[%@*#, that’s aggravating. Movable Type just ate my entire review. Ok, let’s try this again.] A lush, operatic saga of a cancerous ninth-century family fracas that threatens to topple the Tang Dynasty from within, Zhang Yimou’s Curse of the Golden Flower is the type of film for which the cliche “sumptuous visual feast” was coined. True, this sordid tale of betrayal, corruption, incest, and time-release murder is overwrought to the point of self-parody, and the action sequences — like those in Zhang’s House of Flying Daggers — eventually veer well past rousing to the far corner of preposterous. But, my, is this film gorgeous to look at: From start to finish, Curse of the Golden Flower is an explosion of riotous color. (Particularly after sitting through two hours of Letters from Iwo Jima‘s bleak, monochrome grays, viewing the veritable kaleidoscope on display here felt even more sensuous and indulgent.) Throw in some very watchable performances by Chow Yun-Fat, Gong Li, and others, and Curse comes across to me as the best entrant in Zhang’s recent trilogy of fanciful-historical Chinese epics (That would be Curse, Daggers, and the scarily nationalistic Hero — Fortunately the political subtext is more restrained and ambiguous here. In fact, Curse may even be revolutionary, depending on how you read the film’s final image.)
It is the hour of the rat for the Tang Dynasty, chrysanthemums bloom throughout the Middle Kingdom, and opulence comingles with palace intrigue in the halls of the Forbidden City. For the Emperor (Chow Yun-Fat, both fierce and serene), in his Divine wisdom, has seen fit to slowly and secretly poison his Empress (Gong Yi, equally good), by means of a deathly black fungus added to her daily medicine. The Empress, meanwhile, strains to rekindle her romance with the Emperor’s first son (by a previous marriage), the Crown Prince Wan (Liu Ye), but he only has eyes for a fetching maid (Li Man) in the imperial employ. (In fact, she is the daughter of the doctor administering the poison.) And also residing in this increasingly broke down palace are the Princes Jai (Jay Chou) and Yu (Qin Junjie), both of whom discover they have their own roles to play in the schemes of their feuding parents, particularly after the ailing Empress weaves a plot of vengeance to coincide with the coming festival…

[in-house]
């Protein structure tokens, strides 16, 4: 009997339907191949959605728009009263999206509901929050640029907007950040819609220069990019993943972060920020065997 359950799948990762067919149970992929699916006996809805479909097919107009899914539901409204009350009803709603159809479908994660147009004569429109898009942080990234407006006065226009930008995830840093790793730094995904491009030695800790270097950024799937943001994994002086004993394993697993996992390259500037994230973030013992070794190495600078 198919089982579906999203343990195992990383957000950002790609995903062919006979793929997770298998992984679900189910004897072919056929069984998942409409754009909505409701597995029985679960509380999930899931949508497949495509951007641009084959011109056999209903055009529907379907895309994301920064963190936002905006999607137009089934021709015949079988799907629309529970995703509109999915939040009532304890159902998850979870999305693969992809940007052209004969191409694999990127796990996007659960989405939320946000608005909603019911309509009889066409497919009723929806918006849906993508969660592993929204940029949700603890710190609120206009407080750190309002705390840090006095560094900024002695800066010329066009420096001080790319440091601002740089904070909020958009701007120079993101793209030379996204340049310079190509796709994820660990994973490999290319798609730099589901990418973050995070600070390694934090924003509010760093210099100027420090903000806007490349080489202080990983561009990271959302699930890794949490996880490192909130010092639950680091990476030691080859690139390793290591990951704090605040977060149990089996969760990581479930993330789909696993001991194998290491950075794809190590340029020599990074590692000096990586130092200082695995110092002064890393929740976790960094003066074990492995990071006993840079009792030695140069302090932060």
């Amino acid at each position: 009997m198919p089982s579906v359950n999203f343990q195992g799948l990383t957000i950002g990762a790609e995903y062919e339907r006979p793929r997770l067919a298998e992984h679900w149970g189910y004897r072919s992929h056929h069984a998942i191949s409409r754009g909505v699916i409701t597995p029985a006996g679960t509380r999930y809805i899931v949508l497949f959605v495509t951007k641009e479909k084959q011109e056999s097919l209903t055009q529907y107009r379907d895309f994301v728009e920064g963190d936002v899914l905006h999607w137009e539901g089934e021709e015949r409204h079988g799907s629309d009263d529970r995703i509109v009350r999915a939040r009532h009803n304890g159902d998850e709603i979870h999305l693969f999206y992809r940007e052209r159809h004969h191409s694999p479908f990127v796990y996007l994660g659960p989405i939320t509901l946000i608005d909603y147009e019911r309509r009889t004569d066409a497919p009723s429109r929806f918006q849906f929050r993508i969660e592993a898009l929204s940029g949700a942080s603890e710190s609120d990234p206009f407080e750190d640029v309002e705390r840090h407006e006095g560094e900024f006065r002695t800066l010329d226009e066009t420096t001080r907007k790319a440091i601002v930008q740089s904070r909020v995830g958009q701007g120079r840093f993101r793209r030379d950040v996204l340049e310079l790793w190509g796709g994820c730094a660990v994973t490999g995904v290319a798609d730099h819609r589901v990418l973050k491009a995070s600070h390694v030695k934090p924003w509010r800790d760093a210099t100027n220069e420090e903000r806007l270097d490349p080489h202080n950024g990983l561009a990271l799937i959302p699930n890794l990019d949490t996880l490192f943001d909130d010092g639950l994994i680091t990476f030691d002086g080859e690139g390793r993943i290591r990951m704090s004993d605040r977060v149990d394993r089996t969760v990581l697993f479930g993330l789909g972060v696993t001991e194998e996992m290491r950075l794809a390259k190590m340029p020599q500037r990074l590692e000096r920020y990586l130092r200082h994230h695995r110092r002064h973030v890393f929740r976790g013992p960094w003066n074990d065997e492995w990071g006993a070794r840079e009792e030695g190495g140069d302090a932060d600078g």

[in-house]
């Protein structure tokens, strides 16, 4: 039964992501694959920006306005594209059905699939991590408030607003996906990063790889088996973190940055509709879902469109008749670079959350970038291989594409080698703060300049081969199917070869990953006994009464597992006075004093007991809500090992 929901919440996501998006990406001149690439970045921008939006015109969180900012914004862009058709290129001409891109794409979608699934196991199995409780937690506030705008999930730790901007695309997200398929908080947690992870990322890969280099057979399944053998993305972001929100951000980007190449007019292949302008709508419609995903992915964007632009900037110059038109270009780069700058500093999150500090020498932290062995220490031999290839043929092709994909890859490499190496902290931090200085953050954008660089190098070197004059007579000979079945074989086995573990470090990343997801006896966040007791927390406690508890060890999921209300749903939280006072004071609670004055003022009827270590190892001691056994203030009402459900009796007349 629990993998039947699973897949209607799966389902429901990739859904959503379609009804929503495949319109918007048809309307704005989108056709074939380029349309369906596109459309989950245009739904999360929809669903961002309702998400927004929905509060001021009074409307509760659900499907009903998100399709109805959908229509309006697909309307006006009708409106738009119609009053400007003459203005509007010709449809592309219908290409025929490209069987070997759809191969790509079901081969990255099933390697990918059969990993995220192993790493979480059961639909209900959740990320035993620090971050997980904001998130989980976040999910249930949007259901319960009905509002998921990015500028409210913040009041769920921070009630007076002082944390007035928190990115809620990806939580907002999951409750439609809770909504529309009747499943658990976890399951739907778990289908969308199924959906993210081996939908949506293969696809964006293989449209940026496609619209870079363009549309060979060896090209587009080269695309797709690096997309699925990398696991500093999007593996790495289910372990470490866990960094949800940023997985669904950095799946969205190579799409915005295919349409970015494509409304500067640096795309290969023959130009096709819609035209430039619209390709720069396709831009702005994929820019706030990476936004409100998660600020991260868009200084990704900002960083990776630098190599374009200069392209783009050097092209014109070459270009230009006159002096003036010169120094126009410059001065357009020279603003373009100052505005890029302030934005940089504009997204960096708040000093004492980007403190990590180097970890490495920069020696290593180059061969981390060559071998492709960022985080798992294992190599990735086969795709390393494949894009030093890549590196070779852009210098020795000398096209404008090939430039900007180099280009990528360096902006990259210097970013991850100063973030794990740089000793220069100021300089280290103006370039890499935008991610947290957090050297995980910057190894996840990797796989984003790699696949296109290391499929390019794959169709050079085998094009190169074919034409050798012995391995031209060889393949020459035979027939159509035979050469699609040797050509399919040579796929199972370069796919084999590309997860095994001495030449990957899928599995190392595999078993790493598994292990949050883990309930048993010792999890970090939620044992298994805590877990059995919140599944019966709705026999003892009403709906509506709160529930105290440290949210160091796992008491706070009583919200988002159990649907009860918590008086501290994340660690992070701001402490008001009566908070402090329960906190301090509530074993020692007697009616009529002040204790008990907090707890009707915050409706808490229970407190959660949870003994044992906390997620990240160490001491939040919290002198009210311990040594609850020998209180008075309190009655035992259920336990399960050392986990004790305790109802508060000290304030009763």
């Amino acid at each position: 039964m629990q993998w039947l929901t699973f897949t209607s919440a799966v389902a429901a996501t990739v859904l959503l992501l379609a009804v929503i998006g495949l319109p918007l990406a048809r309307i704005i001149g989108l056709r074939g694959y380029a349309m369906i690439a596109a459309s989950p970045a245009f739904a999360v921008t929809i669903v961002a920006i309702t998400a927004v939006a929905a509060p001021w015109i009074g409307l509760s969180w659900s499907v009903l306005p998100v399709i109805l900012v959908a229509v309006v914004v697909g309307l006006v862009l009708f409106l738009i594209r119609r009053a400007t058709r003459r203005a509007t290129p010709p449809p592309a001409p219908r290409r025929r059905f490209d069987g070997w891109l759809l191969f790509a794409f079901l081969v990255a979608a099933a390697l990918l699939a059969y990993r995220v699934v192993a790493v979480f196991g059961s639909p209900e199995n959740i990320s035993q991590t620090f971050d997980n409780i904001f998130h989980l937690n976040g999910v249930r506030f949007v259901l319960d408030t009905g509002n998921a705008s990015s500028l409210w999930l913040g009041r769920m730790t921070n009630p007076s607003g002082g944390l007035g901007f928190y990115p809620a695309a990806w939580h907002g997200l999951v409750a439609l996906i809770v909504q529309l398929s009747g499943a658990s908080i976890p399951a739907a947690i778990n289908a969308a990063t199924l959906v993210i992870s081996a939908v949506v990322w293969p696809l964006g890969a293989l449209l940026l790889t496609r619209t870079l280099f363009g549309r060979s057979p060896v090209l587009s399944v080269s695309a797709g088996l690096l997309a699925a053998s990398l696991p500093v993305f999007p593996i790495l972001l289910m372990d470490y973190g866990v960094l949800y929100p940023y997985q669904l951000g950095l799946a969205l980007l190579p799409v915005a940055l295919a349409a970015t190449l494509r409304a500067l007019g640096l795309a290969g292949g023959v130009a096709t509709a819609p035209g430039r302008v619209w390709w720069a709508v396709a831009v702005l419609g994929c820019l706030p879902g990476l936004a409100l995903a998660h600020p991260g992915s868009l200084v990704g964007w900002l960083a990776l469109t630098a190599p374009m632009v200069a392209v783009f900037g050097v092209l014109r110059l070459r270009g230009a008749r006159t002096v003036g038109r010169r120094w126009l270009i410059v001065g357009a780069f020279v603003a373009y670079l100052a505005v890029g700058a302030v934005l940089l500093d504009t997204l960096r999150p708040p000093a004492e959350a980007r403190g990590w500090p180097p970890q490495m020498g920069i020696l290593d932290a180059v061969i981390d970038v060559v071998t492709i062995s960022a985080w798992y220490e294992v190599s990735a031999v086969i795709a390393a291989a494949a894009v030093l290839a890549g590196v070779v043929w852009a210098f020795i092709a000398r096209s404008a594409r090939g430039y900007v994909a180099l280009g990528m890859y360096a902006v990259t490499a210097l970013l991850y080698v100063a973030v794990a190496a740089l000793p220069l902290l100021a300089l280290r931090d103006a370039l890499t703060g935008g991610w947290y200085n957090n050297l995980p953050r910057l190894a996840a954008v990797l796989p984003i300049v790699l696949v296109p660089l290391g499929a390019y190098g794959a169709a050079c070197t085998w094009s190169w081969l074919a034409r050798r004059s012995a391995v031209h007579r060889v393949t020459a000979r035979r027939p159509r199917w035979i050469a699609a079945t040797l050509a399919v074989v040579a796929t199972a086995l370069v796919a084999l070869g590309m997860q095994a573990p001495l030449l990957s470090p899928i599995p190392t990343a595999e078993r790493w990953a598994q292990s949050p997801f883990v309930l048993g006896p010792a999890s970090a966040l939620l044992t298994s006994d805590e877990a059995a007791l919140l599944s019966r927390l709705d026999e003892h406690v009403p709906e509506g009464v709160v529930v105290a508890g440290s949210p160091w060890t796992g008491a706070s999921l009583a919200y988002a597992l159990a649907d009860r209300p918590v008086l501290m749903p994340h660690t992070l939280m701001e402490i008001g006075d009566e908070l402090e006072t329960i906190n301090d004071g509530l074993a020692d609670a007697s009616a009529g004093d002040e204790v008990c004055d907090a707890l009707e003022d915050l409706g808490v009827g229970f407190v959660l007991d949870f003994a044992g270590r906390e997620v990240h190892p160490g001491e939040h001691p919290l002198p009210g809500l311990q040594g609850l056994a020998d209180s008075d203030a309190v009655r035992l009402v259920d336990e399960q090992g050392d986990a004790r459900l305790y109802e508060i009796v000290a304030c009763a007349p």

Also milling about the Forbidden City is a cast of hundreds: the cooks, maids, laborers, soldiers, ninjas (Yes, this film has ninjas, or at least their Chinese equivalent), and ladies-in-waiting that make up the infrastructure undergirding the Tangs’ divine rule. Zhang goes out of his way here to emphasize the sheer amount of sweat and toil expected of this teeming support staff for even the most mundane task — It takes at least four servants to administer the Queen’s medicine and considerably more to cart the Emperor to and fro. Yet, Zhang seems to suggest, these people are as much part of the story as the resentful royals. They are the props of the extravagant ritual, rigid hierarchy, and striking beauty that characterize the Tang’s rule, and they are ennobled by knowing and playing their appropriate role in this imperial order. Whether or not you agree with this sentiment (and Zhang himself seems to cast doubt on it by the final shot), it does make for several breathtaking scenes of elaborate ceremony throughout the film.
And, yes, some of these are battles. To be honest, both Hero and House probably exhibited better fight choreography. If you come to Curse expecting a martial arts extravaganza akin to those films, you may well leave disappointed. I found the final Helms’ Deepish “silver versus gold” sequence to be too bloodthirsty (beheading prisoners and such), too unrealistic (here, more than anyone else in the film, physics don’t apply) and too obviously CGI for my taste. That being said, there are a few notable melees interspersed throughout the picture, most of them involving the black-clad, scythe-wielding “Flying Monkey”ish ninjas of the Imperial Army, who tend to swoop down from above and bury their scythes in the nearest possible revolutionary with extraordinary aplomb. (Sigh. Only one movie after Iwo Jima, and war and violence are already being made to look artful again.)